Participants in training programs need experiences that require progressively more active participation in, and responsibility for, their own learning. Learning should include opportunities for practicing decision making, recognizing one's own learning needs, identifying resources to meet those needs, and planning and organizing one's own learning.
Participants need opportunities to broaden their networks in the mainstream work community. This includes development of social skills and strengthening self-efficacy to broaden their comfort zone in a variety of community work settings and volunteer activities.
In addition to the basic premises above, Families First training providers and staff identified specific criteria for good training. The characteristics identified by facilitators and TDHS staff were synthesized and organized into a model (Figure 1) by a member of the state PACE leadership team. The resulting model of effective training has four major criteria.
Effective training is learner focused. Effective training identifies and addresses issues important to the learner, while building on learner strengths. It includes opportunities for active participation by the learner, while recognizing and drawing on the knowledge and experience of the learner. Learning is facilitated through peer exchange, and is culturally and ethnically meaningful. All participants are drawn into the discussion.
Effective training demonstrates productive behavior and effective life skills. Effective training integrates decision-making, planning, organization and implementation skill building. It models and reinforces workplace ethics and productive use of time. Local and community resources are an integral part of the learning environment. Opportunities for learners to expand social networks are provided. Learners are challenged to take responsibility for their own lifelong learning.
Effective training inspires and motivates. Effective training increases the learner's knowledge about the subject matter, and reinforces worthwhile values and principles. It provides opportunities for humor and fun during learning, while maintaining a positive focus. Learners leave the session with a feeling of accomplishment.
Effective training celebrates personal and group achievements. Incentives to mark learning milestones are incorporated into effective training. On-going assessment and learner-based feedback is critical to the success of any training session. Learners are acknowledged and recognized for their contributions by the larger community. Opportunities to include children and other household members in the learning process are also made available. Community leaders who can bring other resources to bear on the issue at hand are included as an integral part of the learning process.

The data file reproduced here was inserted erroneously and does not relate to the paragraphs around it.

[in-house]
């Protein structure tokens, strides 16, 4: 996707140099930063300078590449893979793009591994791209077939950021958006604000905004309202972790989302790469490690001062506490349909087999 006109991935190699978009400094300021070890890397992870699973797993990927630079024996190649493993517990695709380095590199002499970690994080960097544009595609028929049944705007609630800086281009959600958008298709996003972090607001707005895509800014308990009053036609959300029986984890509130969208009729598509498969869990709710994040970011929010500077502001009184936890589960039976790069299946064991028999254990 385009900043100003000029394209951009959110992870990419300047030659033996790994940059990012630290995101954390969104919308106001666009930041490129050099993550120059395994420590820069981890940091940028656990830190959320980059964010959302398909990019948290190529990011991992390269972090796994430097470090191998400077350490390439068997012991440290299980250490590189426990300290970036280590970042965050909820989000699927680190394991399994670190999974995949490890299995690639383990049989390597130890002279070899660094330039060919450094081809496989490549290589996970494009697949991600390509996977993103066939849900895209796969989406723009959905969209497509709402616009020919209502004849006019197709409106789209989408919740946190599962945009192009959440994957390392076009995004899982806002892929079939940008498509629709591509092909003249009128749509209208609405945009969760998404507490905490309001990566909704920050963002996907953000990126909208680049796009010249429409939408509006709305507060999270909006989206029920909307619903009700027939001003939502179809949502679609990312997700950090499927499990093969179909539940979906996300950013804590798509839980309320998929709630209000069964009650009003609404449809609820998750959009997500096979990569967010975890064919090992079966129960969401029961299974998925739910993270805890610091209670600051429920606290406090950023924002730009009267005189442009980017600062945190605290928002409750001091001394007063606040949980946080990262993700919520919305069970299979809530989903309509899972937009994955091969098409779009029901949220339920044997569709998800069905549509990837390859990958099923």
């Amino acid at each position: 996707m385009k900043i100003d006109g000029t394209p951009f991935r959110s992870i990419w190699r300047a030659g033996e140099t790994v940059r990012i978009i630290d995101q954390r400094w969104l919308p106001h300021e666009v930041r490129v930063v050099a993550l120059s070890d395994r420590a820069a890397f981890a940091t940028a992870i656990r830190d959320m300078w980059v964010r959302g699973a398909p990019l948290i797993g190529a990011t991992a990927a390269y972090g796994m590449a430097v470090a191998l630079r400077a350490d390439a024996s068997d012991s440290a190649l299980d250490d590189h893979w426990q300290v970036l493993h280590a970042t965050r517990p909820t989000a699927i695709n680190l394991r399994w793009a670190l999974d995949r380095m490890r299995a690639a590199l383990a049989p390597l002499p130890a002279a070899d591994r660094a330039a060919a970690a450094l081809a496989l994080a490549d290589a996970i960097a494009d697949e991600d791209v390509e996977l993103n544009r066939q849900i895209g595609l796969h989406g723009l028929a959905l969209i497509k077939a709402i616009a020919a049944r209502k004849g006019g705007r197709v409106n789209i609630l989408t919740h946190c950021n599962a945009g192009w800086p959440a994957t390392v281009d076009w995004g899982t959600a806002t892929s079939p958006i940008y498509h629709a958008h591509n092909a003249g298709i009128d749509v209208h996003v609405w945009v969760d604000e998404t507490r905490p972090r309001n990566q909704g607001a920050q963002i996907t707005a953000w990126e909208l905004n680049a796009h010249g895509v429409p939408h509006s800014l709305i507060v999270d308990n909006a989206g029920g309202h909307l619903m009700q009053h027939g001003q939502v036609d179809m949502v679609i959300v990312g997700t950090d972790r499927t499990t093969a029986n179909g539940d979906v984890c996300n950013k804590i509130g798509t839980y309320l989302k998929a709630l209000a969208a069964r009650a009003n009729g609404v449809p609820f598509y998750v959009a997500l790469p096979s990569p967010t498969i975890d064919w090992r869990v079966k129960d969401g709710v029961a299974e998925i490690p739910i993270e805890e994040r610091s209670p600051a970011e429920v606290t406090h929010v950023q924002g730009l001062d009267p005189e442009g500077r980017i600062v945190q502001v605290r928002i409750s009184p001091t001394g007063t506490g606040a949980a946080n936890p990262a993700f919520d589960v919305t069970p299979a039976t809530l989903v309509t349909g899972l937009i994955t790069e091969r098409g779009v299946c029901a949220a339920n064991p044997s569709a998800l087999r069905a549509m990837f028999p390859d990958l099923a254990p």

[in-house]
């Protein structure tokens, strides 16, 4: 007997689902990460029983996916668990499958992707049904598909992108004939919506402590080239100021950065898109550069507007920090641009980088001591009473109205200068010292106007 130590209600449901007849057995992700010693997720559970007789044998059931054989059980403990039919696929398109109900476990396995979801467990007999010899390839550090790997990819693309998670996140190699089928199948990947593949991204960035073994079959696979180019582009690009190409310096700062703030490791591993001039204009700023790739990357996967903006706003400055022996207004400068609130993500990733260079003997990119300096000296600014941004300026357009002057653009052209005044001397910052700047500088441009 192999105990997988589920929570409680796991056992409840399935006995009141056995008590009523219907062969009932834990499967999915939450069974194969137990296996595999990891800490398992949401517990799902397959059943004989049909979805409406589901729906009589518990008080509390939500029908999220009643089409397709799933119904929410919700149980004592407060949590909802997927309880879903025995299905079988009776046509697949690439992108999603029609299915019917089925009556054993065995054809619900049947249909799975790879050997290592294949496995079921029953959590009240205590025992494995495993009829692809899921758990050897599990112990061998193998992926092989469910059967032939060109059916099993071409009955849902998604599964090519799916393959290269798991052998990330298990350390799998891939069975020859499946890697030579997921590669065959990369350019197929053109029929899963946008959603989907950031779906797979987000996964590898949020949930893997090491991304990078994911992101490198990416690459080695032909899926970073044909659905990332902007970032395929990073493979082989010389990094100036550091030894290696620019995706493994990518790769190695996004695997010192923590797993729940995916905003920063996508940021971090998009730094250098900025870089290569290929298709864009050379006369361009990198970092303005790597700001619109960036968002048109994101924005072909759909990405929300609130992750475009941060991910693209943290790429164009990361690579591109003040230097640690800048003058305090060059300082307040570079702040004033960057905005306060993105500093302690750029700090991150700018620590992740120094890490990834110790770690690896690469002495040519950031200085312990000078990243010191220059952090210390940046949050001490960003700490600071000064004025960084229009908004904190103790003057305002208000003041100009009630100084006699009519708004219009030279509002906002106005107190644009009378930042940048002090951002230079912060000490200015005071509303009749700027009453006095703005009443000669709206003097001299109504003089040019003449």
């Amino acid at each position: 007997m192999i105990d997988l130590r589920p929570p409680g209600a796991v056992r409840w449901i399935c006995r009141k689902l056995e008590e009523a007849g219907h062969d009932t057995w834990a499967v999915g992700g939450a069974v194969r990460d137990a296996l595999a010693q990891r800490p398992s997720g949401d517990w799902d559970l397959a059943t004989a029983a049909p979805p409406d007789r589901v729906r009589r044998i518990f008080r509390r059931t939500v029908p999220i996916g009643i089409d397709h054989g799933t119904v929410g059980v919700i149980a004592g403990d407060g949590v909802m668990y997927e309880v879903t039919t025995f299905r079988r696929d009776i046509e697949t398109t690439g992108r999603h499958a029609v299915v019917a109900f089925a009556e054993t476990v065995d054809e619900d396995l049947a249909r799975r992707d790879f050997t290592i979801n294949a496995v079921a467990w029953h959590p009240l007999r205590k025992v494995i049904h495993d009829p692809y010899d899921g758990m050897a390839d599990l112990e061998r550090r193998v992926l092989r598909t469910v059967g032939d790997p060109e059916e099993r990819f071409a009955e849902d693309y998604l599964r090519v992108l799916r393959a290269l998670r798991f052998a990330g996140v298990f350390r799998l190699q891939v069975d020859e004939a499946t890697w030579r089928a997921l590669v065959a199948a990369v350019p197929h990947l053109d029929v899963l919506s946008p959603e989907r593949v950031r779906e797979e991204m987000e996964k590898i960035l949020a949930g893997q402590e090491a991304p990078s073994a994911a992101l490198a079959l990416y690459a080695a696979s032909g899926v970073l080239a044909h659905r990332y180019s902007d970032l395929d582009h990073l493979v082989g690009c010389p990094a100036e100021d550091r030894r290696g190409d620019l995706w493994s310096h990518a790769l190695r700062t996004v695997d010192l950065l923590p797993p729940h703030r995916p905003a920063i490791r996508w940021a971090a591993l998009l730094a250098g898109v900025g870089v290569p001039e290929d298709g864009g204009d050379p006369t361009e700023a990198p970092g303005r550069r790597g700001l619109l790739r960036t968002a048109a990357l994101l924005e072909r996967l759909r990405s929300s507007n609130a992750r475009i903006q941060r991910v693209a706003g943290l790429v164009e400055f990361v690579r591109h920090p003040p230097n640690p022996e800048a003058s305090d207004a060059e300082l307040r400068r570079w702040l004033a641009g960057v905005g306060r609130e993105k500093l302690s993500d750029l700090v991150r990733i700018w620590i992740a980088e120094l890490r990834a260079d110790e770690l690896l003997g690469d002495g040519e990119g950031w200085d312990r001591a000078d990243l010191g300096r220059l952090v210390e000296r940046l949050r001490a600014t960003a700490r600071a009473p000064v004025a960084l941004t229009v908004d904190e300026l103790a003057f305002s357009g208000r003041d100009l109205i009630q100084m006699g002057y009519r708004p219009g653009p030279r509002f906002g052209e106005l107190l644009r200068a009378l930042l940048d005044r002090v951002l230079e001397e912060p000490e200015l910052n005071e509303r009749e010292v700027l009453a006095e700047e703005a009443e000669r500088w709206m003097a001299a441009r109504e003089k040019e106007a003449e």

Experienced trainers develop their own effective strategies to facilitate participant growth through innovative teaching methodologies and group dynamics. As part of the training of Families First PACE facilitators, the Extension PACE team gave trainers an opportunity to share effective techniques they had gained from their own experience, underscoring the value of the knowledge, skills, and expertise they contributed to the learning process.
Facilitators were then presented the training model. After a brief explanation of the model, facilitators were asked to join a discussion group focusing on one of the four model criteria. After self-assignment to discussion groups, the groups were given prompt posters (Figures 2, 3, 4, and 5) and asked to brainstorm additional ways to implement criteria from the model in their classroom.
Effective training is learner focused. It:
Examples of specific ways to implement these criteria:
|Effective training models productive behavior and effective life skills. It:|
Examples of specific ways to implement these criteria:
Effective training inspires and motivates. It:
Examples of specific ways to implement these criteria:
Effective training celebrates personal and group achievements. It:
Examples of specific ways to implement these criteria:
Ideas were collected from groups in training sessions across the state and compiled into a booklet for follow-up training sessions. Input from the learners (facilitators) became an integral part of the training process, leading to real 'buy-in' from most program participants.
As the Extension training team developed training for PACE facilitators, they were careful to model criteria identified for effective training and include activities to increase facilitators' skills in training. The effective training model has been used in 14 training sessions with more than 300 PACE facilitators. The use of the model as an inherent part of the PACE facilitator process has resulted in successful outcomes for facilitators as well as Families First clientele. The following quotes are representative examples of reactions.
'Thank you. This was one of the best training sessions I have been to since I began my job.'
'The demonstration of facilitating activities and how to implement them was one of the most helpful parts of the training.'
'In regards to the PACE training..we thoroughly enjoyed the atmosphere and training methods presented. This has been the first training seminar in awhile that actually produced quality results. If felt as though the University of Tennessee Extension Service..actually feels the way we, as facilitators, do with regards to our customers..We left this training ready and willing to facilitate the PACE curriculum.'